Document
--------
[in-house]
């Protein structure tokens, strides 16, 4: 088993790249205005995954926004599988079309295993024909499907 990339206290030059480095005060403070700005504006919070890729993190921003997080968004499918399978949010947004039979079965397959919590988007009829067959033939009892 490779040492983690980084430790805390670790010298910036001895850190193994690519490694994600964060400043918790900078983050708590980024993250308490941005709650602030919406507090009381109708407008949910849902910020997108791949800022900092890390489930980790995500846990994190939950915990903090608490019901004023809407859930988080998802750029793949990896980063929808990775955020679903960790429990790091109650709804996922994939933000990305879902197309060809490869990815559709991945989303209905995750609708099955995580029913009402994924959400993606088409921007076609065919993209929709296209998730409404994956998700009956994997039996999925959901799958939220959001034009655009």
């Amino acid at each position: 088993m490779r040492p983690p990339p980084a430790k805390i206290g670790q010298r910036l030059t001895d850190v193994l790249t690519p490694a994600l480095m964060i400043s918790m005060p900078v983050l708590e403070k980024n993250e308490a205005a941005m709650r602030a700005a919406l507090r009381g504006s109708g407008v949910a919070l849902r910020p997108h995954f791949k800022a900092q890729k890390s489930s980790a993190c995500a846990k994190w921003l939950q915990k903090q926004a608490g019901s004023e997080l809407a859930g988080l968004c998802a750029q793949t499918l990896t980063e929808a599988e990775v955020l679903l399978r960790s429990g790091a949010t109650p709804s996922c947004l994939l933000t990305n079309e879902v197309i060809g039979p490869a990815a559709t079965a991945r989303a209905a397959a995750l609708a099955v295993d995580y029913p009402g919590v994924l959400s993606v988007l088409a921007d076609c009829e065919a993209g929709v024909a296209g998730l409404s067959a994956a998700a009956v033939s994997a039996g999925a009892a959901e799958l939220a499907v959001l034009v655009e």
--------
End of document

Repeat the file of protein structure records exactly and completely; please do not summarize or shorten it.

[in-house]
């Protein structure tokens, strides 16, 4: 088993790249205005995954926004599988079309295993024909499907 990339206290030059480095005060403070700005504006919070890729993190921003997080968004499918399978949010947004039979079965397959919590988007009829067959033939009892 490779040492983690980084430790805390670790010298910036001895850190193994690519490694994600964060400043918790900078983050708590980024993250308490941005709650602030919406507090009381109708407008949910849902910020997108791949800022900092890390489930980790995500846990994190939950915990903090608490019901004023809407859930988080998802750029793949990896980063929808990775955020679903960790429990790091109650709804996922994939933000990305879902197309060809490869990815559709991945989303209905995750609708099955995580029913009402994924959400993606088409921007076609065919993209929709296209998730409404994956998700009956994997039996999925959901799958939220959001034009655009």
């Amino acid at each position: 088993m490779r040492p983690p990339p980084a430790k805390i206290g670790q010298r910036l030059t001895d850190v193994l790249t690519p490694a994600l480095m964060i400043s918790m005060p900078v983050l708590e403070k980024n993250e308490a205005a941005m709650r602030a700005a919406l507090r009381g504006s109708g407008v949910a919070l849902r910020p997108h995954f791949k800022a900092q890729k890390s489930s980790a993190c995500a846990k994190w921003l939950q915990k903090q926004a608490g019901s004023e997080l809407a859930g988080l968004c998802a750029q793949t499918l990896t980063e929808a599988e990775v955020l679903l399978r960790s429990g790091a949010t109650p709804s996922c947004l994939l933000t990305n079309e879902v197309i060809g039979p490869a990815a559709t079965a991945r989303a209905a397959a995750l609708a099955v295993d995580y029913p009402g919590v994924l959400s993606v988007l088409a921007d076609c009829e065919a993209g929709v024909a296209g998730l409404s067959a994956a998700a009956v033939s994997a039996g999925a009892a959901e799958l939220a499907v959001l034009v655009e």